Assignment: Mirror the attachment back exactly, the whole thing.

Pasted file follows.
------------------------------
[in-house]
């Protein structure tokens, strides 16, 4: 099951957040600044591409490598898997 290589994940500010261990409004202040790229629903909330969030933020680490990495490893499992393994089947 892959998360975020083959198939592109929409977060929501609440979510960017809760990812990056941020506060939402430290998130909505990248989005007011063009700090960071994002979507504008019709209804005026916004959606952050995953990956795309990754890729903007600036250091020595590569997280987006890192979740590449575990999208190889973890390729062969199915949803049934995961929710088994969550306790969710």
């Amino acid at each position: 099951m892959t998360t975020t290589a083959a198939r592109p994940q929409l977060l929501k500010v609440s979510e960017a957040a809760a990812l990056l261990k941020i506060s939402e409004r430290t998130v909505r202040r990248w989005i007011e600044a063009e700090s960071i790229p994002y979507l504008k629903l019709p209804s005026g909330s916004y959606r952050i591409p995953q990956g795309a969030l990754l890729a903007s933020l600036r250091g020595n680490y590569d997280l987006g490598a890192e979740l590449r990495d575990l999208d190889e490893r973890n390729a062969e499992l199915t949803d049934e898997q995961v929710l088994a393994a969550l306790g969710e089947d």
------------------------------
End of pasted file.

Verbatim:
[in-house]
């Protein structure tokens, strides 16, 4: 099951957040600044591409490598898997 290589994940500010261990409004202040790229629903909330969030933020680490990495490893499992393994089947 892959998360975020083959198939592109929409977060929501609440979510960017809760990812990056941020506060939402430290998130909505990248989005007011063009700090960071994002979507504008019709209804005026916004959606952050995953990956795309990754890729903007600036250091020595590569997280987006890192979740590449575990999208190889973890390729062969199915949803049934995961929710088994969550306790969710």
């Amino acid at each position: 099951m892959t998360t975020t290589a083959a198939r592109p994940q929409l977060l929501k500010v609440s979510e960017a957040a809760a990812l990056l261990k941020i506060s939402e409004r430290t998130v909505r202040r990248w989005i007011e600044a063009e700090s960071i790229p994002y979507l504008k629903l019709p209804s005026g909330s916004y959606r952050i591409p995953q990956g795309a969030l990754l890729a903007s933020l600036r250091g020595n680490y590569d997280l987006g490598a890192e979740l590449r990495d575990l999208d190889e490893r973890n390729a062969e499992l199915t949803d049934e898997q995961v929710l088994a393994a969550l306790g969710e089947d």